Rise of the Graphic Novel: everything you need to know about the comics field in 70 pages

Stephen Weiner's seminal Rise of the Graphic Novel has had a second edition. Rise builds on Weiner's influential work in cataloging and charting a course through the field of graphic novels for librarians around America and the world, spinning out a compact, fascinating narrative of the history of graphic novels, from the Yellow Kid to the modern explosion of Pulitzer-winning, "respectable," multi-media, highly lucrative graphic novels of today. For such a short book -- 70 pages -- Rise covers a huge amount of ground, from The Spirit to R Crumb, from indie comix to Cavalier and Clay, from Death Note to Understanding Comics and Sandman. Even Boing Boing's own Elfquest gets a chapter.

This is a perfect book for anyone trying to wrap her or his head around the field of comics, a quick and smart overview of the field that spans both decades and genres. Whether you're developing a syllabus, improving your library's collection, or just trying to get a better sense of the field and the good stuff you might have missed, Rise is well worth a read, and worth keeping around afterwards for reference.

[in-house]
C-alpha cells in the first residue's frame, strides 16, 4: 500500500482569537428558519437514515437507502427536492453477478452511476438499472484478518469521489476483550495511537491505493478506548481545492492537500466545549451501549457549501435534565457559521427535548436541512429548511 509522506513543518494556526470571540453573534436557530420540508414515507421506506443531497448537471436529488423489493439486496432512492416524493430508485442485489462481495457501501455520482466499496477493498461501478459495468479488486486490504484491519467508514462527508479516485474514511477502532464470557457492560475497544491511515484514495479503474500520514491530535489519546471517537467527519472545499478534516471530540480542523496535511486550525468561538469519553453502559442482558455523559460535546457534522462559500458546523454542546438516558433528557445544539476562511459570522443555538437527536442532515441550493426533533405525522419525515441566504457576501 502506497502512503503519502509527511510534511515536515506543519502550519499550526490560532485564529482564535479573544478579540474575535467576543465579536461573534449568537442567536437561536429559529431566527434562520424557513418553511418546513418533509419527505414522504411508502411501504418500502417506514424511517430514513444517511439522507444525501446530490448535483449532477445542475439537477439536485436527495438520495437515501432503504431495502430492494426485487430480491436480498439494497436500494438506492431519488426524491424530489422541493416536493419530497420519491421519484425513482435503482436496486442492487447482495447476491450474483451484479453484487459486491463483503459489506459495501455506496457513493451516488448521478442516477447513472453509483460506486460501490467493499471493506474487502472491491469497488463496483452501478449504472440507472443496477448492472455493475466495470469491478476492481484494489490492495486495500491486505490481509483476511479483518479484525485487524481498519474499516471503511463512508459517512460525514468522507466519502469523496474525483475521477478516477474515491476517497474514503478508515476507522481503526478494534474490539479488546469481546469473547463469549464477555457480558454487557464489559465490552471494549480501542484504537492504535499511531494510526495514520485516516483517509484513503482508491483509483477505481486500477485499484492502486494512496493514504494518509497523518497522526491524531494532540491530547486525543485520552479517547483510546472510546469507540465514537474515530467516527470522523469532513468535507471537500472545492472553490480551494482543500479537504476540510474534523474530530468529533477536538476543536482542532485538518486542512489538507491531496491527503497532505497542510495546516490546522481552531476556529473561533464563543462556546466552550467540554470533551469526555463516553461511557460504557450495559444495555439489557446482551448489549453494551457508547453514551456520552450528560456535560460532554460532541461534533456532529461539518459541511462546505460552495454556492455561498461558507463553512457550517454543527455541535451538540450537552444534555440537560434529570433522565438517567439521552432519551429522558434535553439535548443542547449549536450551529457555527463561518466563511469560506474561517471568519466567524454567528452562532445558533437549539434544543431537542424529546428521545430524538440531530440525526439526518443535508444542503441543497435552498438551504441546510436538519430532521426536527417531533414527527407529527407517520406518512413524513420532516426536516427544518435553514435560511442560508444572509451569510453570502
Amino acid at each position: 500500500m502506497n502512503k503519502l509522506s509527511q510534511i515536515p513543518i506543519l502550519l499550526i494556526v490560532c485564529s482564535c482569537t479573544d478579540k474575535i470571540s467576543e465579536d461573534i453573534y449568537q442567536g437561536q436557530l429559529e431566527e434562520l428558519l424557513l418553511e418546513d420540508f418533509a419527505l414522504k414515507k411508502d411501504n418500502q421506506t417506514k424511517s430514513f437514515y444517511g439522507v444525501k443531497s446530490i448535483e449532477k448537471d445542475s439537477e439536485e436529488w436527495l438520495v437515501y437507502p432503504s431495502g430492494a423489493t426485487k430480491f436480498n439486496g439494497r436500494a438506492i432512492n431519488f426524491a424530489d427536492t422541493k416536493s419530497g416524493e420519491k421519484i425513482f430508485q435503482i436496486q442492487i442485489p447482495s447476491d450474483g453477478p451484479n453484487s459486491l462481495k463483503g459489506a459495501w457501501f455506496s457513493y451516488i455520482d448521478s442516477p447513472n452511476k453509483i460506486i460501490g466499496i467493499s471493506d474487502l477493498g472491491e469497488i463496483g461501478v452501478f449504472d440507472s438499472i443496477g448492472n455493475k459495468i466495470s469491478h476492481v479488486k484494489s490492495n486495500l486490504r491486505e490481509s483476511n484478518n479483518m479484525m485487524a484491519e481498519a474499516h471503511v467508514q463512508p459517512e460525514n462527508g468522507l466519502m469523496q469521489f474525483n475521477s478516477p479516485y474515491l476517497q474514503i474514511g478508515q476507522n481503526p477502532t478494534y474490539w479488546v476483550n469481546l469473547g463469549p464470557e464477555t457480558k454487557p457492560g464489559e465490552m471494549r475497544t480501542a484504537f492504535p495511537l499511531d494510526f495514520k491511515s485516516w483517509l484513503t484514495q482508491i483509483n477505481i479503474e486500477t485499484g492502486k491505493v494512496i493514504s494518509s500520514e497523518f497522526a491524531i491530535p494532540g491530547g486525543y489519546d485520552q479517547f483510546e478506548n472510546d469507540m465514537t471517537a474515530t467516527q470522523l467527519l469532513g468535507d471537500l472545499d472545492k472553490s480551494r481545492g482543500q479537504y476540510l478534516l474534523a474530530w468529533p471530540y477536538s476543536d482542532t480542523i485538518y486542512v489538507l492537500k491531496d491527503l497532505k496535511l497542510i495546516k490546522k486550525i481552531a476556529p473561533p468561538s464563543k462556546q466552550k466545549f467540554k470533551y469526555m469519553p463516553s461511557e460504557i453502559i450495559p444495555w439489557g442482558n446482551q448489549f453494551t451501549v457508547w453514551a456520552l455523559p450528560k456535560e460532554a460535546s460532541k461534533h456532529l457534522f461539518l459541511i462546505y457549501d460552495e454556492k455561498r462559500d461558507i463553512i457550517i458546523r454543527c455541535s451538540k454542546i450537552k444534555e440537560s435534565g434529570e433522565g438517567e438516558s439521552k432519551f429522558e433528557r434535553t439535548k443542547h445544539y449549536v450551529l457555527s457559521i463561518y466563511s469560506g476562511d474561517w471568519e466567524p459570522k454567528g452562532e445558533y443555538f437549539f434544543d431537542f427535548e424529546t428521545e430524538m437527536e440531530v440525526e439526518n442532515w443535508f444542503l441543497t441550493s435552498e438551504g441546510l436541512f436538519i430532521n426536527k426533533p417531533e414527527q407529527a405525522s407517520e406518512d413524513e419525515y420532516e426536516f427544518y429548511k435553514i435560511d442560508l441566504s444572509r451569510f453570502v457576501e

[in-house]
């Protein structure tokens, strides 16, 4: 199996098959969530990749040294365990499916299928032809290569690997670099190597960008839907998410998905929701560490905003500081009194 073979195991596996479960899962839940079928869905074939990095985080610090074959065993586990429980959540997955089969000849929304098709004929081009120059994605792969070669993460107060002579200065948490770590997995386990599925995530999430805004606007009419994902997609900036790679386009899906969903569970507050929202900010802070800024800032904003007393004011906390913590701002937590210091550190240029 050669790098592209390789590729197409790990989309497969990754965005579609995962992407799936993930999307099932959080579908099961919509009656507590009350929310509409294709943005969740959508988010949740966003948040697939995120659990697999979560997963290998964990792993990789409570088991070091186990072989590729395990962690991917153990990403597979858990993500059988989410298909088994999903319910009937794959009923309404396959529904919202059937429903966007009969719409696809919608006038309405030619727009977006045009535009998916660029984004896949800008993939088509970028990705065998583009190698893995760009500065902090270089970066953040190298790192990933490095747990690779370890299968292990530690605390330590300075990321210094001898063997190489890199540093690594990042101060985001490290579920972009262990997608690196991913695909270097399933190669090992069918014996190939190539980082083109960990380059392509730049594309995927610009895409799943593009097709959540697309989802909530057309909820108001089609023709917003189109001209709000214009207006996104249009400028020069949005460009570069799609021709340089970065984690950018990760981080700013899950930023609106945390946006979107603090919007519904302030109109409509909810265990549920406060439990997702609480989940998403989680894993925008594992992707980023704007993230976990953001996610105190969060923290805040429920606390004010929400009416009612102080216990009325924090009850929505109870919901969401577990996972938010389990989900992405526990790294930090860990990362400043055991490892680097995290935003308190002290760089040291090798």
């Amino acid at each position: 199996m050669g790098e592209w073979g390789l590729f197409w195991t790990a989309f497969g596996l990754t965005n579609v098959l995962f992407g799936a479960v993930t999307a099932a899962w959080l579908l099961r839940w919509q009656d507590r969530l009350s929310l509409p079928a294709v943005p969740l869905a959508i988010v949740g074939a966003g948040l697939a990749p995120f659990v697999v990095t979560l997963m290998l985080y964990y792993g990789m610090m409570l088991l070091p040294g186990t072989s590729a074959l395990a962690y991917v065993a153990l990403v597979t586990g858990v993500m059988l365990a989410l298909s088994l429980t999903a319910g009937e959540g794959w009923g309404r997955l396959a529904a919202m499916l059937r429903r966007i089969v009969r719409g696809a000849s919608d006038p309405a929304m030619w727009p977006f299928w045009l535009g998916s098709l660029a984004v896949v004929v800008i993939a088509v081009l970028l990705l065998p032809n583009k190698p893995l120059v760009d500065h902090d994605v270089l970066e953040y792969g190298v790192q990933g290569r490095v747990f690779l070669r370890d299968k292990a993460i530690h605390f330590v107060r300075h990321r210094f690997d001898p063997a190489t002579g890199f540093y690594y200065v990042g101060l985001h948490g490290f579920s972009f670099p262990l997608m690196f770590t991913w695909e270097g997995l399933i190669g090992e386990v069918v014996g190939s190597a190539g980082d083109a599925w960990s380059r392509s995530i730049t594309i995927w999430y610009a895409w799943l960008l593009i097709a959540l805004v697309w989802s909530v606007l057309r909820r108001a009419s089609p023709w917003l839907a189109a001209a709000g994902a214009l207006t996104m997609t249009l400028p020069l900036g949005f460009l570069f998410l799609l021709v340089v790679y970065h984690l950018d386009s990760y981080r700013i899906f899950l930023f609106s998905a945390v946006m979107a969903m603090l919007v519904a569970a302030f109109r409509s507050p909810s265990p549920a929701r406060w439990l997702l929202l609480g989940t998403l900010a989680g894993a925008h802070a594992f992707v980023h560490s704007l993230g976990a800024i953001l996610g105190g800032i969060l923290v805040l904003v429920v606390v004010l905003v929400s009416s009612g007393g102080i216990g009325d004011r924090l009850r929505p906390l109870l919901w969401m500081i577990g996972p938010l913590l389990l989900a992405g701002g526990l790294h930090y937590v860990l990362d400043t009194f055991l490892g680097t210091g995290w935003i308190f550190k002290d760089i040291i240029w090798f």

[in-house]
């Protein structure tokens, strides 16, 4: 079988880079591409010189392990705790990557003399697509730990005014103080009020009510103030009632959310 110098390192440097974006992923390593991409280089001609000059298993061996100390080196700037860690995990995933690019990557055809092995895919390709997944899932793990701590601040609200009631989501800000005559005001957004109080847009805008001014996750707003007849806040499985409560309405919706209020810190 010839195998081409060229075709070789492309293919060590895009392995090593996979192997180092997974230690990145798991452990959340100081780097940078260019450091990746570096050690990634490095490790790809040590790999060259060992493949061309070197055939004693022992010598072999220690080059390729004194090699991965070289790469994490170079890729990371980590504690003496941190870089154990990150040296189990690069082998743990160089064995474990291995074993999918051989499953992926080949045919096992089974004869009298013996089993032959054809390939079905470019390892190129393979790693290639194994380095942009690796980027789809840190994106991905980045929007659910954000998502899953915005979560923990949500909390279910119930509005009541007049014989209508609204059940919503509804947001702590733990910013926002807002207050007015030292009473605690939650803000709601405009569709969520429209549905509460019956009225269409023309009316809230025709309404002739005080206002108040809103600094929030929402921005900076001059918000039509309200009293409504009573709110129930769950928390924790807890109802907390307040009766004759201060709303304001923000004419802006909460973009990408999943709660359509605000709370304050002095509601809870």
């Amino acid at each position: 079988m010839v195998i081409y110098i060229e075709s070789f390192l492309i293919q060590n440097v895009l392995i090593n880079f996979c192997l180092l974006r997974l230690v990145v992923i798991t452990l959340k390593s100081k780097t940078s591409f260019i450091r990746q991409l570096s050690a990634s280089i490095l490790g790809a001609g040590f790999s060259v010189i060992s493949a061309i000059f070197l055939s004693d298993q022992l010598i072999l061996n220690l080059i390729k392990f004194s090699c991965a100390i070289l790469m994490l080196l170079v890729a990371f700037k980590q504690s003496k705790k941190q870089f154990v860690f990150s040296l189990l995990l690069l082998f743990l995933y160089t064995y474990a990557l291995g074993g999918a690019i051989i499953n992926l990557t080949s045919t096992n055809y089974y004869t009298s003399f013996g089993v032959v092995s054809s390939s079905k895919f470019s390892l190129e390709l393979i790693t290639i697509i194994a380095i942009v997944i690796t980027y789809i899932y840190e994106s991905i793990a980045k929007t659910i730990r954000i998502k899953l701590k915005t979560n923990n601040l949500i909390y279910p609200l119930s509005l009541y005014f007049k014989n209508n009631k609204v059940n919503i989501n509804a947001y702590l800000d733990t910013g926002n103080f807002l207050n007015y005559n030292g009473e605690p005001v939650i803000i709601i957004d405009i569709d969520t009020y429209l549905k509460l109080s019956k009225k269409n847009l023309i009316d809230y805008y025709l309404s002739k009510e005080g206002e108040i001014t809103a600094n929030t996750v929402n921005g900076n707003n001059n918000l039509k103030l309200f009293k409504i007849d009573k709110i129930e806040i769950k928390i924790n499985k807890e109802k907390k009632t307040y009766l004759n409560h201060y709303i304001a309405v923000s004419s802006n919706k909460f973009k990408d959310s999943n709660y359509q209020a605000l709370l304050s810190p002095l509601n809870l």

Plus: there's a dandy introduction by Will Eisner himself!

Faster Than a Speeding Bullet: The Rise of Graphic Novel (Second Edition)


  1. I sure hope that “The complete history of this popular format” include non-anglophone examples.  I’ll just assume it include non-US example.

    /..”paging Captain Canuck”

    1. Since Death Note is manga, I’m hoping it means that they do cover the non-US stuff (and even then not just Tintin, Tintin, Tintin and some Asterix…). Looking forward to check it out though.

    1. Hear, hear. “Understanding Comics” is also an excellent primer for interaction design in that it deftly explores and explains human response to visual stimulus.

      It’s a classic, and I always recommend it to students as a companion to Tufte’s works, which are also essential, but which ignore some very fundamental aspects of human cognition.

  2. When long-form comics became “graphic novels” that’s when I bailed on most of the genre. The experimental side of graphic novels should have lasted three maybe four years max, but here we are in 2013 still allowing comic artists to fill entire 128-page graphic novels with stories that could have been edited down to 12-pages. Experimentation is great in any art form, but experimentation without self-editing is kinda dull

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